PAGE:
“The Congress will defend our constitutional authorities in the Congress, in the courts, and in the public, using every remedy available.”
AP:Associated Press Workers place sections of metal wall as a new barrier is built along the Texas-Mexico border near downtown El Paso
National emergency: How Trump could secure border wall funding with presidential declarationTHE Trump administration has spent months trying to figure out how the president might be able to move forward with the wall the central promise of his 2016 campaign if Congress refuses to give him the money.As early as last March, Trump was publicly floating the idea of using the military for the task.
“Building a great Border Wall, with drugs (poison) and enemy combatants pouring into our Country, is all about National Defense. Build WALL through M!” he tweeted.
But it’s Congress not the president that controls the country’s purse strings and must appropriate money he wants to spend.
Among the laws Trump could turn to is Section 2808 of Title 10 of the U.S. Code pertaining to military construction.
According to the statute, if the president declares an emergency “that requires use of the armed forces,” the Defense secretary “may undertake military construction projects, and may authorize the Secretaries of the military departments to undertake military construction projects, not otherwise authorized by law that are necessary to support such use of the armed forces.”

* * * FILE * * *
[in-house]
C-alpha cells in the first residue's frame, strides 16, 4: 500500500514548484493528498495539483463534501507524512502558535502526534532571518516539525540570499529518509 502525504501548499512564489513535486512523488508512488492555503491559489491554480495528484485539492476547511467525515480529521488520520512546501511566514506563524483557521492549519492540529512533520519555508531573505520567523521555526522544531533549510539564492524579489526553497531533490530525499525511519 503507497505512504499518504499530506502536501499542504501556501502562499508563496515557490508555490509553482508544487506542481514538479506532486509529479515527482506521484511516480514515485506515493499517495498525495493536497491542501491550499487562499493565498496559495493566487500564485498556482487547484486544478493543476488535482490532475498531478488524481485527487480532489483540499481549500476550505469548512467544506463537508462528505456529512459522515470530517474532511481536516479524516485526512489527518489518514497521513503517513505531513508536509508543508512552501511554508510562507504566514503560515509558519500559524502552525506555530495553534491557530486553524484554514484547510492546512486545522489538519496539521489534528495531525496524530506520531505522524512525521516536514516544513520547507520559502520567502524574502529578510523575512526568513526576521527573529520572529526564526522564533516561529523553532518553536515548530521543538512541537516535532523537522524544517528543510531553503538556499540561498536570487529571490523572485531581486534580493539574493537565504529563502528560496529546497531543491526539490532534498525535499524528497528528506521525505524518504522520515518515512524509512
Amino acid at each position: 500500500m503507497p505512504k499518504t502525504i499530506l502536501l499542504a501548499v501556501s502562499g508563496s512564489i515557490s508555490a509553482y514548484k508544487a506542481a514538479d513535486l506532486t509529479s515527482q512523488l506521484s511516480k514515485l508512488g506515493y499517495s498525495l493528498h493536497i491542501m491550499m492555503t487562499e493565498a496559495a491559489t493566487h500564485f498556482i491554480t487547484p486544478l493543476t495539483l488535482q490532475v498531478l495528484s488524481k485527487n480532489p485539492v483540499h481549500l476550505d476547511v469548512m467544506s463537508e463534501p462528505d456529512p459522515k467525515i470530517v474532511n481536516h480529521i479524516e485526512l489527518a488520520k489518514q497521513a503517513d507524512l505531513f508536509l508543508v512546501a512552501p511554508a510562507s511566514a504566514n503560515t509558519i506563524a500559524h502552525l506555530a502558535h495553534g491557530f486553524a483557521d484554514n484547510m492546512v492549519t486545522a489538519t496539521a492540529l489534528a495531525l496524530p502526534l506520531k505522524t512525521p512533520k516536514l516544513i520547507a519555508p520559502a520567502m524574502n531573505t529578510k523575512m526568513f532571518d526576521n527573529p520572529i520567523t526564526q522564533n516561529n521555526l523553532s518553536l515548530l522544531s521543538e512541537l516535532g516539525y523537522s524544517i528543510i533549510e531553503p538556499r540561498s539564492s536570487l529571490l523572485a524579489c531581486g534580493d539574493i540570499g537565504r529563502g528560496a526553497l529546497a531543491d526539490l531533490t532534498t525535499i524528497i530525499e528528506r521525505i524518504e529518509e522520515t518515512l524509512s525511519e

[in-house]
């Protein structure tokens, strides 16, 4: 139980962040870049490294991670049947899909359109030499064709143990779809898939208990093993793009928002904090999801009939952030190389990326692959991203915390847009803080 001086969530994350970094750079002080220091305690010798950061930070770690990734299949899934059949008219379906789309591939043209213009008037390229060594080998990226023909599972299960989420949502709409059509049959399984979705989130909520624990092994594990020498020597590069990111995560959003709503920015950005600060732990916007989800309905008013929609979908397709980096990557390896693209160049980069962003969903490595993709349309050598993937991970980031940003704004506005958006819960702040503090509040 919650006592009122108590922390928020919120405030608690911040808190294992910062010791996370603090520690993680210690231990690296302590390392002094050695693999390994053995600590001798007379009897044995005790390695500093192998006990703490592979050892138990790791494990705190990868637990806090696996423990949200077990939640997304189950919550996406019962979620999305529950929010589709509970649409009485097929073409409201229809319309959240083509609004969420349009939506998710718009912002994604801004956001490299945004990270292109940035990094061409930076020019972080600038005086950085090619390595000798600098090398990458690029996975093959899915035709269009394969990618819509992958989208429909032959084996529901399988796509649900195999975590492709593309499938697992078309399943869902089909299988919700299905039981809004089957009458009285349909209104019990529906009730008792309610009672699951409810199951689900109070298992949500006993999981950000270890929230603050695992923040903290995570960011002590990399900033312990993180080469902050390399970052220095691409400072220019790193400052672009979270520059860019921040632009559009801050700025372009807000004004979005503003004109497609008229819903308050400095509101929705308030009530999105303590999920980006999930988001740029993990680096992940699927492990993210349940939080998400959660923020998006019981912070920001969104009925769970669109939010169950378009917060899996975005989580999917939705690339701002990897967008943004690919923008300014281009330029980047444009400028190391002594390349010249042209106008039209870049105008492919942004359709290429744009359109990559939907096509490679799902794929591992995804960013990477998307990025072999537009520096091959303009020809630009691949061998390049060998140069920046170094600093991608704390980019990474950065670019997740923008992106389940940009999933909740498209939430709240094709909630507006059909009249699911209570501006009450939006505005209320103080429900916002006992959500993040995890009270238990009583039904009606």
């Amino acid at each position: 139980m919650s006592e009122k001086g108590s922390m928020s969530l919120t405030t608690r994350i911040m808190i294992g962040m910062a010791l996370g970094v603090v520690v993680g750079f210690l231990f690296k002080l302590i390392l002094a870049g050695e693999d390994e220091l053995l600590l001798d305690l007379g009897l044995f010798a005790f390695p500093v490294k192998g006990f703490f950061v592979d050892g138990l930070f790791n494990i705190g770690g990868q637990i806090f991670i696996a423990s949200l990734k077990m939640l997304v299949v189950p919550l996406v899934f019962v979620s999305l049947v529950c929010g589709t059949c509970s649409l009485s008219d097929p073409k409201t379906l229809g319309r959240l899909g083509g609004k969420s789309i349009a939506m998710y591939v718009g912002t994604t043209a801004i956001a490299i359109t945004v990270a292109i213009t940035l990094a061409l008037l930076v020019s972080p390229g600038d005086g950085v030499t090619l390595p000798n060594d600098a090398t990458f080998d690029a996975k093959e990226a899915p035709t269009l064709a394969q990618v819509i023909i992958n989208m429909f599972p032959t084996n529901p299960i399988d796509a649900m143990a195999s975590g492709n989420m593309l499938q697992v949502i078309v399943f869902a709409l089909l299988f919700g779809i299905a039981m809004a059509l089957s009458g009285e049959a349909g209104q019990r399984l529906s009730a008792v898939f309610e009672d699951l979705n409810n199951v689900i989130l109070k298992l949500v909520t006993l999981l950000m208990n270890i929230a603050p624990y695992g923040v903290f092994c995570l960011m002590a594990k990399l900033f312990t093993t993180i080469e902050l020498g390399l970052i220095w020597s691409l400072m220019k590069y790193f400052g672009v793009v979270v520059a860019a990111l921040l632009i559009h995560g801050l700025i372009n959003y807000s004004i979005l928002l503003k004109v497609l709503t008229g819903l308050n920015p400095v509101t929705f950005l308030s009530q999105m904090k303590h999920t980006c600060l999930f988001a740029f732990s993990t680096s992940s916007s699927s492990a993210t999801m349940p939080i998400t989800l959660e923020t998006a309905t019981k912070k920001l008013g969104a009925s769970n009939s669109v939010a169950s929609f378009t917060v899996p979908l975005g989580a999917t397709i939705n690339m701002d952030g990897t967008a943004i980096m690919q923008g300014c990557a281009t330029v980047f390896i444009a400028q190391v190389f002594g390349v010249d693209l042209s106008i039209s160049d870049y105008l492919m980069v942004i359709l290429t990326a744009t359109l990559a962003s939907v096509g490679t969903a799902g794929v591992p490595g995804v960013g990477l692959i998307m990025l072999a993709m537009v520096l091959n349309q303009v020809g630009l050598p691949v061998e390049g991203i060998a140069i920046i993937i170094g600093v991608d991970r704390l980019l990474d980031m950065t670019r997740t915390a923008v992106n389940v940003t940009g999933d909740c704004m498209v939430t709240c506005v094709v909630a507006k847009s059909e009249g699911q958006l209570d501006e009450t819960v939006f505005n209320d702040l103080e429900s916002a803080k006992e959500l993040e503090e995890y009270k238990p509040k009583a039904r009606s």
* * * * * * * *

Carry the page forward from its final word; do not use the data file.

Another law, Section 2293 of the code’s Title33, allows the diversion of funds from an Army civil works project to a mission that is “essential to the national defense.”
Congressional aides say there is $21 billion in military construction funds that could potentially be used for a wall in the event Trump declares an emergency.
There is about $10 billion in funds from the current 2019 fiscal year that ends on 30 September, and another $11 billion from the previous four years that haven’t been obligated or contracted for a project, the aides said.
They spoke on condition of anonymity because they weren’t authorized to speak publicly about the funding details.
The Defense Department has declined to provide any details on the amount of money available.
The congressional aides said their data came from the Pentagon.
As an example, the aides said there is funding for a medical facility at a U.S. base in Germany that has been partially built.
If those funds are used, the medical center could be left half built.
The aides said that while the president can decide to use military construction funds, it would likely be up to the Defense Department to determine which specific projects would lose their money.

Reuters President Donald Trump declares a national emergency at the US-Mexico border
Reuters Donald Trump could face a hefty court battle to secure the funding he wants for the border wall – but he vowed ‘we’ll win’
Getty Images – Getty The end of a border wall in Tijuana, Mexico. Trump has been seeking an extra $5.7bn for more construction
Copyright 2019 The Associated Press. All rights reserved Nancy Pelosi, left, said Democrats could launch a legal challenge